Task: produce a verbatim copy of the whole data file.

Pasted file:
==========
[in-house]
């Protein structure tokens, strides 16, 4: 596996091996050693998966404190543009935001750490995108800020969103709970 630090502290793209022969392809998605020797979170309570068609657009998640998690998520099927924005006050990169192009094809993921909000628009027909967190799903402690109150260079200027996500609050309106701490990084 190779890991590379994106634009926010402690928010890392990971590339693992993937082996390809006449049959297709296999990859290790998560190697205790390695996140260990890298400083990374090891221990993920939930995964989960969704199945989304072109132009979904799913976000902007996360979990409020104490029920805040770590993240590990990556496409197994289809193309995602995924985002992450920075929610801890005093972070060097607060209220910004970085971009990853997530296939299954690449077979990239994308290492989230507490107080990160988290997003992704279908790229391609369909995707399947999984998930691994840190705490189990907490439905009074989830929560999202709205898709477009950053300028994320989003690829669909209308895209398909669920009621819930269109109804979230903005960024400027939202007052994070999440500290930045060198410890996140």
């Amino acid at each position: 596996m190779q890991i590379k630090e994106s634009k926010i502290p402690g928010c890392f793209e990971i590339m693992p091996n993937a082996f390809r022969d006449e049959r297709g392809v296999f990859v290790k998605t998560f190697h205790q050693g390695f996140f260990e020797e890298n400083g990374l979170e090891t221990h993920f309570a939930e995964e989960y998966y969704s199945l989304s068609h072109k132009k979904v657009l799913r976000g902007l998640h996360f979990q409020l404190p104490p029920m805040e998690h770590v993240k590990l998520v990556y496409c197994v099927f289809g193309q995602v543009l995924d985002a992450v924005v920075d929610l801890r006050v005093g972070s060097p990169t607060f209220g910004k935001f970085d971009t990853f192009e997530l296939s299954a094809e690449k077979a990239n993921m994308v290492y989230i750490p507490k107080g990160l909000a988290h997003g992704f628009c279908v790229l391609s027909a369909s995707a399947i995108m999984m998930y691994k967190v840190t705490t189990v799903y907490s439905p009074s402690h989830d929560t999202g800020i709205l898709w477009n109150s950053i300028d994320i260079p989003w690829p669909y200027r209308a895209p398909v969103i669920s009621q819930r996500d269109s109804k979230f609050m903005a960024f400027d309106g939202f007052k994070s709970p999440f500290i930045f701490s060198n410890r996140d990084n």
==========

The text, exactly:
[in-house]
């Protein structure tokens, strides 16, 4: 596996091996050693998966404190543009935001750490995108800020969103709970 630090502290793209022969392809998605020797979170309570068609657009998640998690998520099927924005006050990169192009094809993921909000628009027909967190799903402690109150260079200027996500609050309106701490990084 190779890991590379994106634009926010402690928010890392990971590339693992993937082996390809006449049959297709296999990859290790998560190697205790390695996140260990890298400083990374090891221990993920939930995964989960969704199945989304072109132009979904799913976000902007996360979990409020104490029920805040770590993240590990990556496409197994289809193309995602995924985002992450920075929610801890005093972070060097607060209220910004970085971009990853997530296939299954690449077979990239994308290492989230507490107080990160988290997003992704279908790229391609369909995707399947999984998930691994840190705490189990907490439905009074989830929560999202709205898709477009950053300028994320989003690829669909209308895209398909669920009621819930269109109804979230903005960024400027939202007052994070999440500290930045060198410890996140």
């Amino acid at each position: 596996m190779q890991i590379k630090e994106s634009k926010i502290p402690g928010c890392f793209e990971i590339m693992p091996n993937a082996f390809r022969d006449e049959r297709g392809v296999f990859v290790k998605t998560f190697h205790q050693g390695f996140f260990e020797e890298n400083g990374l979170e090891t221990h993920f309570a939930e995964e989960y998966y969704s199945l989304s068609h072109k132009k979904v657009l799913r976000g902007l998640h996360f979990q409020l404190p104490p029920m805040e998690h770590v993240k590990l998520v990556y496409c197994v099927f289809g193309q995602v543009l995924d985002a992450v924005v920075d929610l801890r006050v005093g972070s060097p990169t607060f209220g910004k935001f970085d971009t990853f192009e997530l296939s299954a094809e690449k077979a990239n993921m994308v290492y989230i750490p507490k107080g990160l909000a988290h997003g992704f628009c279908v790229l391609s027909a369909s995707a399947i995108m999984m998930y691994k967190v840190t705490t189990v799903y907490s439905p009074s402690h989830d929560t999202g800020i709205l898709w477009n109150s950053i300028d994320i260079p989003w690829p669909y200027r209308a895209p398909v969103i669920s009621q819930r996500d269109s109804k979230f609050m903005a960024f400027d309106g939202f007052k994070s709970p999440f500290i930045f701490s060198n410890r996140d990084n």